Tag Archives: military families

State of the Union

For those of you who missed the State of the Union address, I’ve got it for you.

A few facts about the SOTU:

• Since the last SOTU, the economy has created 1.9 million private sector jobs. [Source]

• The top one percent take home 24 percent of the nation’s income, up from about nine percent in 1976. [Source]

• Private sector job creation under Obama in 2011 was larger than seven out of the eight years Bush was president. [Source]

• The top one percent of Americans own 40 percent of our country’s wealth, while the bottom 80 percent owns only seven percent. [Source]

• Thanks to the Affordable Care Act, 2.5 million young adults gained health insurance. [Source]

• For every one job opening, there are four people looking for work. [Source]

• Last year, China spent nine percent of its GDP on infrastructure. The U.S. spent 2.5 percent. [Source]

• 2.65 million seniors saved an average of $569 on prescriptions last year thanks to the Affordable Care Act. [Source]

• “In 2011, the United States killed Al Qaeda’s most effective propagandist, Anwar al-Awlaki; its operating chief, Atiyah Abd al-Rahman; and of course its founder, chief executive and spiritual leader, Osama bin Laden.” [Source]

• Union membership is at a 70-year low. [Source]

• Unemployment benefits have lifted 3.2 million people out of poverty. [Source]

• The United States used to have the world’s largest percentage of college graduates. We’re now #14. [Source]

• One quarter of all contributions to federal campaigns come from 0.01 percent of Americans. [Source]

• 47.8 percent of households that receive food stamps are working, because having a job is not enough to keep them out of poverty. [Source] (A friend of mine asked me about how many of our military families are on food stamps. I don’t have that answer, but usage of food stamps is clearly up in the military.)

• In the last three years, 30 major corporations spent more on lobbying than they paid in taxes. [Source]

• 50 percent of U.S. workers make less than $26,364 per year. [Source]

• More than one in 70 homes faced foreclosure last year. [Source]

• Since 1985, the federal tax rate for the 400 wealthiest Americans dropped from 29 percent to 18 percent. [Source]

We need to do what? Where?

afghanistanI don’t know. I simply don’t get it. I voted for someone who was a progressive. I voted for someone who wanted us out of these wars. I can’t wait to hear what he has to say cause right now I don’t see it. 30,000 more troops. Why?

From TPM:

By June 1, there will be about 100,000 troops in Afghanistan with a mission of weakening the Taliban, rooting out Al Qaeda and helping the Afghan government bolster its own forces.

President Obama’s wartime decision comes after weeks of private Situation Room meetings between key Cabinet members, generals and his national security team. After nine of those meetings, Obama also has spoken with world leaders and allies who are backing him by sending more troops of their own.

Republicans after weeks of blasting Obama for taking too long already are hailing the decision as the right one. Meanwhile, left-leaning groups question the cost in both blood and treasure, and Code Pink is out with a tough new flier mocking Obama’s “hope” slogan and marching in front of the White House today. Continue reading We need to do what? Where?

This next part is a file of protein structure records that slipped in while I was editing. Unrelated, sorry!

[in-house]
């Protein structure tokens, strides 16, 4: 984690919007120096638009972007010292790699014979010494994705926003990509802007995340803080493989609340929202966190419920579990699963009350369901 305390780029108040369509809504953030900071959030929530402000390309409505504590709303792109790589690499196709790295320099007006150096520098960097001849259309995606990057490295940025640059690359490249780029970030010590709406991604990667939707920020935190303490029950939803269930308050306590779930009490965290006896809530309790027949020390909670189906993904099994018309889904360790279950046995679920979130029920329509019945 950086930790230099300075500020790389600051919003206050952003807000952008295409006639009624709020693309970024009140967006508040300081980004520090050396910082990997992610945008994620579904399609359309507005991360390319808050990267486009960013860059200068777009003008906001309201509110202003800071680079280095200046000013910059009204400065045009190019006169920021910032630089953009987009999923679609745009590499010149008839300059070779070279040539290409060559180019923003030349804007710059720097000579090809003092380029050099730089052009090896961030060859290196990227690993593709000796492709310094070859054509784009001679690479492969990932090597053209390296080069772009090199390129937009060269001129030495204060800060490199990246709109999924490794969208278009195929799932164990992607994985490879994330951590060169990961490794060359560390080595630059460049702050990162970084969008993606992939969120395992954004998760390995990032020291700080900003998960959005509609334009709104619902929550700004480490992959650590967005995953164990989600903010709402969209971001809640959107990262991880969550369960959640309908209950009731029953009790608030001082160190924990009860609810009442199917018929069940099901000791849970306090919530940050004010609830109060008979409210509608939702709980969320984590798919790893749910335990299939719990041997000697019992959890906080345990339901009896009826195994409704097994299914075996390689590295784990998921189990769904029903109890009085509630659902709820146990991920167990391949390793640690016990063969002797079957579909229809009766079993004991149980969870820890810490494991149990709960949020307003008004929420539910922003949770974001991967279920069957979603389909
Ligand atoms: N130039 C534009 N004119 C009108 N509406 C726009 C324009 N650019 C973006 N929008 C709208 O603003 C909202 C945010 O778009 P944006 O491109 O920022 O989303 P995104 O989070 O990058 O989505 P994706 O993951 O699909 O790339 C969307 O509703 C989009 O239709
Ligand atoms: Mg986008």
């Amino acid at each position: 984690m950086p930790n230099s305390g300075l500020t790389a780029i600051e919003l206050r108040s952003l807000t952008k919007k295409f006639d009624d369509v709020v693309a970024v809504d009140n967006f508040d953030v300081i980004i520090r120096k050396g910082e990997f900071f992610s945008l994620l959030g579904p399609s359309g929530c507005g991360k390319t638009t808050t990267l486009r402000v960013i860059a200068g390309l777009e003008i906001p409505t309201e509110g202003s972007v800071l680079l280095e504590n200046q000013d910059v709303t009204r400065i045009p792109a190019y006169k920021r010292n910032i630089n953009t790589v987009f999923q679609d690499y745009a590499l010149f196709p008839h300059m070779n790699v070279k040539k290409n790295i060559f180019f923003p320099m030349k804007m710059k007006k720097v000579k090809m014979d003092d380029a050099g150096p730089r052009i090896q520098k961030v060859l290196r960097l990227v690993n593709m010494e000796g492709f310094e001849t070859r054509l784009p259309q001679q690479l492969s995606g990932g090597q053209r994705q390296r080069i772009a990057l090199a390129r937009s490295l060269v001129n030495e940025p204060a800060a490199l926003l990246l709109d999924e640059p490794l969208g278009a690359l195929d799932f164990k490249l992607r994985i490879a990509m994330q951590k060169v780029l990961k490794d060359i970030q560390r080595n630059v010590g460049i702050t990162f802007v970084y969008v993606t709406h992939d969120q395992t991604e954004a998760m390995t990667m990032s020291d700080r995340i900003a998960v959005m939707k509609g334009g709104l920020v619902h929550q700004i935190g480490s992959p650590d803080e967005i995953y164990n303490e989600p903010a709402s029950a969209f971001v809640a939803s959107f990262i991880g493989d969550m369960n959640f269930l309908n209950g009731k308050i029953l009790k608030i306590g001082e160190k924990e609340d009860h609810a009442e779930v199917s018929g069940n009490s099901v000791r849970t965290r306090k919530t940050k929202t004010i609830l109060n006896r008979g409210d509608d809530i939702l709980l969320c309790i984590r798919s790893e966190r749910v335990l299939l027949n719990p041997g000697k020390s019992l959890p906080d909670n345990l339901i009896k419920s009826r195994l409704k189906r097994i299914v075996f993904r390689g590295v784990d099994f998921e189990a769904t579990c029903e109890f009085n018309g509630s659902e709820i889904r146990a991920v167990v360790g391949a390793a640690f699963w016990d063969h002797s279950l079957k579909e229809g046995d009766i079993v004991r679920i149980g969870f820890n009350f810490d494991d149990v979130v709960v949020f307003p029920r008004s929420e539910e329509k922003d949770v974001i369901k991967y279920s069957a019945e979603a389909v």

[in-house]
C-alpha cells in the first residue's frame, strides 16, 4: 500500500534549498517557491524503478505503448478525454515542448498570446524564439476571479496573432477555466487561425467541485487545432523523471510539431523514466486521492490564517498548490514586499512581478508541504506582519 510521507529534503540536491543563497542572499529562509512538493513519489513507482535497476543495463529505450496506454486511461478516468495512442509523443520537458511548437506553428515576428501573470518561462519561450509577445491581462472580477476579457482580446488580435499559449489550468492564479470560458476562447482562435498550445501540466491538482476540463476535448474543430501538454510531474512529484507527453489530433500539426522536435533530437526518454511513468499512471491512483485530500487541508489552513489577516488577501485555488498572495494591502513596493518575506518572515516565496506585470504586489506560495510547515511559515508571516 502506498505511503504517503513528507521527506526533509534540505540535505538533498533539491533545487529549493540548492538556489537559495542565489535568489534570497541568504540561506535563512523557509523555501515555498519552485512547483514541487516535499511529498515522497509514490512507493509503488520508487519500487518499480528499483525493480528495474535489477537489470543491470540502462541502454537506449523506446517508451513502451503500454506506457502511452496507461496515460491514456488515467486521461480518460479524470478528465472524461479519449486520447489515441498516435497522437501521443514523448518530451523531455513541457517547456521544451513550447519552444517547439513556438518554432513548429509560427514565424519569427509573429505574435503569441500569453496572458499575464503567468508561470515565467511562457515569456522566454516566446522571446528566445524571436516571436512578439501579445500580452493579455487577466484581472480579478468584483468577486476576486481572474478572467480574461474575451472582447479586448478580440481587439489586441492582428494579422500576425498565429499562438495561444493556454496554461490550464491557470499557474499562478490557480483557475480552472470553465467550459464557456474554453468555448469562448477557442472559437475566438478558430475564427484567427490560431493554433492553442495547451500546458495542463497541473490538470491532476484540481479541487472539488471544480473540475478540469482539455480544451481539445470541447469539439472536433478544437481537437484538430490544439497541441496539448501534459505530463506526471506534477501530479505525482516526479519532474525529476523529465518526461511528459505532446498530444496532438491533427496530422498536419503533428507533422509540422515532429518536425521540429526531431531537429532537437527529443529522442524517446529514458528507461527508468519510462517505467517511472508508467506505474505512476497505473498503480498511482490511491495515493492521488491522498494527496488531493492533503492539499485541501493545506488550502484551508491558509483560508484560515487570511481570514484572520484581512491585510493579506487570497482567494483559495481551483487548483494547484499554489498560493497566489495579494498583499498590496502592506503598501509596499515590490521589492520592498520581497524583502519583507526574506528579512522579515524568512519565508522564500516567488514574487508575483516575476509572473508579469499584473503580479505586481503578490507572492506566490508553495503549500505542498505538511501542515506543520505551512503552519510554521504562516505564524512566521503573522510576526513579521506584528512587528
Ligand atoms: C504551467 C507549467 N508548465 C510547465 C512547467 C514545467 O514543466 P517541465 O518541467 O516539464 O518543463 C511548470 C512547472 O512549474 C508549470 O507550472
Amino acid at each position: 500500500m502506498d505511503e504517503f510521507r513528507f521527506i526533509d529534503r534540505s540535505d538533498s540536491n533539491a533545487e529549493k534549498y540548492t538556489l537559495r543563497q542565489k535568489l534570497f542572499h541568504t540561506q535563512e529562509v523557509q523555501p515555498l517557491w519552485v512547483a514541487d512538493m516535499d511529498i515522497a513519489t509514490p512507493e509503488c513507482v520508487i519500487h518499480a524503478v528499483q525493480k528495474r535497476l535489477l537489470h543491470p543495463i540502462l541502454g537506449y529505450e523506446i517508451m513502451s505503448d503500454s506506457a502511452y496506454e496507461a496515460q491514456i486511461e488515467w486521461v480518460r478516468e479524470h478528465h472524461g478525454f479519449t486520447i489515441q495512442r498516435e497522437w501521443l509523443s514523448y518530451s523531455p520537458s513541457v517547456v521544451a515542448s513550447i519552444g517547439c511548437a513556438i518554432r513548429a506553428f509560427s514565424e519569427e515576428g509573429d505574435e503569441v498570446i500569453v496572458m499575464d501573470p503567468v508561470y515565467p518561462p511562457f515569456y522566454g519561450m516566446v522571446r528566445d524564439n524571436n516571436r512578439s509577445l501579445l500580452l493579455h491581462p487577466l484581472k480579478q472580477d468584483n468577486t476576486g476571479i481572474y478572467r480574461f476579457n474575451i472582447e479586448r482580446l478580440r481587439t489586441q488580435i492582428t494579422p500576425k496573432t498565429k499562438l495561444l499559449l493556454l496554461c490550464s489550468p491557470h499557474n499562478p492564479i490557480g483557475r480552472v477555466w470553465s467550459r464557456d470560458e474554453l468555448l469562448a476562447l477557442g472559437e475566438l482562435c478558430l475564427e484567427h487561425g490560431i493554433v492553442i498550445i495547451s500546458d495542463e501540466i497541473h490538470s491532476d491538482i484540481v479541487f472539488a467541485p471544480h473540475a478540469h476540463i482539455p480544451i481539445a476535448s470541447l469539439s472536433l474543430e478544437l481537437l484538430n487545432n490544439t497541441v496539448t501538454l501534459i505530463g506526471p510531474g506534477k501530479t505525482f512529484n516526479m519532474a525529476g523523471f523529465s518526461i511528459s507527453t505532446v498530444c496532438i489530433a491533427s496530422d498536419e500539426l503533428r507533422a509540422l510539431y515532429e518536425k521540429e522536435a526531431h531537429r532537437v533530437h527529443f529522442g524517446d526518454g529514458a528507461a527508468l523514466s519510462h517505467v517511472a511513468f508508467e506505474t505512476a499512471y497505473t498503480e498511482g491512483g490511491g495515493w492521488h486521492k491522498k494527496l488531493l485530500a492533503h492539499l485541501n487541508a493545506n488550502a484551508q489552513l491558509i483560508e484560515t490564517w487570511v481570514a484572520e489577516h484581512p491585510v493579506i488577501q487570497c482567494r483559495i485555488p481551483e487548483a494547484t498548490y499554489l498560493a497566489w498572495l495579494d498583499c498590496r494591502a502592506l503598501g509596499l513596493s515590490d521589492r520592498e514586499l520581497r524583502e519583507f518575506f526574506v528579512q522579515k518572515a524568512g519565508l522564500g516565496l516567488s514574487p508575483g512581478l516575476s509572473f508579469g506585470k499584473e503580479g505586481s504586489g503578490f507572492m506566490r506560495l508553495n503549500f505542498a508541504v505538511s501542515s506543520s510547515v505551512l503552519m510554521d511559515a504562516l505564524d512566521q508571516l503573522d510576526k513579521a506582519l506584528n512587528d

President Obama speaks at Arlington National Cemetery

It is time to bring everyone home. I’m not sure want we are trying to achieve in Afghanistan. Whatever it is, I’m not sure that staying in Afghanistan will achieve it.

President Barack Obama delivers a wonderfully thoughtful and short speech at Arlington National Cemetery today.

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From Obama’s Speech:

I know that there is nothing I will not do to keep our country safe, even as I face no harder decision than sending our men and women to war — and no moment more difficult than writing a letter to the families of the fallen. And that’s why as long as I am President, I will only send our troops into harm’s way when it is absolutely necessary, and I will always provide them with the equipment and support they need to get the job done. (Applause.)

I know that military families sacrifice more than we can understand, and feel an absence greater than we can comprehend. And that’s why Michelle and I are committed to easing their burden.

And I know what a grateful nation owes to those who serve under its proud flag. And that’s why I promise all our servicemen and women that when the guns fall silent, and you do return home, it will be to an America that is forever here for you, just as you’ve been there for us. (Applause.)

With each death, we are heartbroken. With each death, we grow more determined. This bustling graveyard can be a restless place for the living, where solace sometimes comes only from meeting others who know similar grief. But it reminds us all the meaning of valor; it reminds us all of our own obligations to one another; it recounts that most precious aspect of our history, and tells us that we will only rise or fall together.

So on this day of silent remembrance and solemn prayer I ask all Americans, wherever you are, whoever you’re with, whatever you’re doing, to pause in national unity at 3:00 this afternoon. I ask you to ring a bell, or offer a prayer, say a silent “thank you.” And commit to give something back to this nation — something lasting — in their memory; to affirm in our own lives and advance around the world those enduring ideals of justice, equality, and opportunity for which they and so many generations of Americans have given that last full measure of devotion. (more…)